Barley and pea are common ingredients included in diets fed to non-ruminant animals in Canada. However, they are poor sources of phosphorus (P) because a large quantity of P is bound as phytate P. The objectives of this study were to determine the ileal digestibility of N, amino acids (AA) and total tract digestibility P and energy in growing pigs fed low-phytate barley (LPB), low-phytate field pea (LPP) or normal-phytate field pea (NPP) based diets and also determine the effect of phytase supplementation on nutrient digestibility in the LPP and NPP based diets. Five ileal cannulated barrows (43.6 ± 1.3 kg BW) were used in a 5x5 Latin square design experiment to determine the apparent (AID) and standardized (SID) ileal digestibility of N and AA in LPP, LPB and NPP and the apparent total tract digestibility (ATTD) of Ca, P and energy in diets containing these ingredients. In addition, the effects of phytase supplementation (500 FTU/kg) to diets containing LPP or NPP were determined. The experimental diets contained 869, 868 or 870 g/kg LPB, LPP and NPP, respectively, as the sole source of N. The phytate P contents were 0.4, 0.7 and 2.0 g/kg for LPB, LPP and NPP, respectively.. Titanium dioxide (3 g/kg) was used as an indigestible marker. Each experimental period lasted for 8 d; d 1-4 for adaptation, d 5-6 for urine and fecal collections, and d 7–8 for ileal digesta collection.
The ATTD of DM and GE was not different among diets and was not affected by phytase addition. The ATTD of Ca and P was higher (P<0.05) in LPB than in LPP and NPP diets. Supplementing the LPP and NPP diets with phytase increased (P<0.05) the ATTD of Ca and P. The AID of N and all AA except Met were higher (P<0.05) in LPP and NPP than in LPB, but no difference between LPP and NPP were observe. The LPB-based diet had similar energy and DM digestibility but lower AA, N and higher Ca and P digestibility compared to LPP and NPP. The LPP diets had higher Ca and P digestibility but similar AA, N, DM digestibility and ME value compared with NPP diets.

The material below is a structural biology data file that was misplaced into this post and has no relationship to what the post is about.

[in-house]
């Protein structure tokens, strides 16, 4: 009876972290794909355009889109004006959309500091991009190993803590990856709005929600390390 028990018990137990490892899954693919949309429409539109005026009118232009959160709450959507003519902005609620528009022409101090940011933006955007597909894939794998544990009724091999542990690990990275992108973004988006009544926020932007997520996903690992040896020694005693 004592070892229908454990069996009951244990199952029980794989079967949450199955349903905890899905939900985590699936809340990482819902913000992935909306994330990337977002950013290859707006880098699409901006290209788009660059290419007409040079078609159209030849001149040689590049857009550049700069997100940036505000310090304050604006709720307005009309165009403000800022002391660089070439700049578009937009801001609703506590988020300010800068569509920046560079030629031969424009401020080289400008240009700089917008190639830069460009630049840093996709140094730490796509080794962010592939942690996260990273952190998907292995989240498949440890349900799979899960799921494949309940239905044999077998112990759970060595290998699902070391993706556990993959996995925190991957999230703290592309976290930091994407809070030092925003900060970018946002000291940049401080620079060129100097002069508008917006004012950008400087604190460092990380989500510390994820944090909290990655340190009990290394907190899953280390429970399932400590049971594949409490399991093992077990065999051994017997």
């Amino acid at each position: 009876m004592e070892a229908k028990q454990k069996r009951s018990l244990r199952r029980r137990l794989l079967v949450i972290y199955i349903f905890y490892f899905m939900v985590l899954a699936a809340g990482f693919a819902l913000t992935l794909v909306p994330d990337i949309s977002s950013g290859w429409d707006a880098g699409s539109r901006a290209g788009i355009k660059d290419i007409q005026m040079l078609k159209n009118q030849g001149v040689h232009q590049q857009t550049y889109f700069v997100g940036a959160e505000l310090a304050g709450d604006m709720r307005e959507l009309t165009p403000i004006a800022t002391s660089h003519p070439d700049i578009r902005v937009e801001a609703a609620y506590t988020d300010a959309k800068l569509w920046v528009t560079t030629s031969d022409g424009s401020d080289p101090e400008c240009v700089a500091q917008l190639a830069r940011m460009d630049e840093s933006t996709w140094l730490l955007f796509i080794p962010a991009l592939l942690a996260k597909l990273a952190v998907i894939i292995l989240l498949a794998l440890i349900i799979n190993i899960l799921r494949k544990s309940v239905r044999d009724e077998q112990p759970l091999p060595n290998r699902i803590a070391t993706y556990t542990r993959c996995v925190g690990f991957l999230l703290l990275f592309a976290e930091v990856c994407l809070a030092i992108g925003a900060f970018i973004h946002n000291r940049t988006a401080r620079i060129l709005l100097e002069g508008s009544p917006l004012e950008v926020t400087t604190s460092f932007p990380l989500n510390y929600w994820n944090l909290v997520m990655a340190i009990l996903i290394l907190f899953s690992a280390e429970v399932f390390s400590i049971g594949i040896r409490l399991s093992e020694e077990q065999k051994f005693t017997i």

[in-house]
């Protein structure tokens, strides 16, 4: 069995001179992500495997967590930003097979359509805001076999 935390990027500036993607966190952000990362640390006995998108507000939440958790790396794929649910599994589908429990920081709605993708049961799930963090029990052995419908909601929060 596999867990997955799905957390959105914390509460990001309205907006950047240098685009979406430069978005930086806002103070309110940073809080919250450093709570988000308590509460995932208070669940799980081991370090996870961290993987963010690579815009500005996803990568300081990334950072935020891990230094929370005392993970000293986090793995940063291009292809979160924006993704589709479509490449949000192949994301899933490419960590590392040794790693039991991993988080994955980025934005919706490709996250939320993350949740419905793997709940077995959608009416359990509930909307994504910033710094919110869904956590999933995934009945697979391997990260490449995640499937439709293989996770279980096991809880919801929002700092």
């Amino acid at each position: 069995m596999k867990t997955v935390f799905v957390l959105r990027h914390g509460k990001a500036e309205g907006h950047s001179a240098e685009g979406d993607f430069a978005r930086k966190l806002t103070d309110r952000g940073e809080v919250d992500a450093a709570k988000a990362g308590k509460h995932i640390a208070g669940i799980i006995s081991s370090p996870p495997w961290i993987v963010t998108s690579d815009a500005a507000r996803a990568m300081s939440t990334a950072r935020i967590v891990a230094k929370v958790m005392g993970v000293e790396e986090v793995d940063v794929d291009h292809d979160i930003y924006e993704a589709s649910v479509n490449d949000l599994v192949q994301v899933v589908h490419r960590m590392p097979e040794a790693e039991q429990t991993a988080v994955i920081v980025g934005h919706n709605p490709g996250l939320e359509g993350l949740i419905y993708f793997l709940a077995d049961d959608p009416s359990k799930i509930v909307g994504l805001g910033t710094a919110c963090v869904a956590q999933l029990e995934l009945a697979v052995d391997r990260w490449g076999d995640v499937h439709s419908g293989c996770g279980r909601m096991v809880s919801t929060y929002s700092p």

Therefore, less inorganic P can be included in diets formulated with LPP than NPP thus minimizing feed costs and reducing P excretion associated with the addition of inorganic P.
Kahindi, R.K., Thacker, P.A. and Nyachoti, C.M. 2015. Nutrient digestibility in diets containing low-phytate barley, low-phytate field pea and normal-phytate field pea, and the effects of microbial phytase on energy and nutrient digestibility in the low and normal-phytate field pea fed to pigs. Animal feed science and technology, 203; 79-87. doi:10.1016/j.anifeedsci.2015.02.009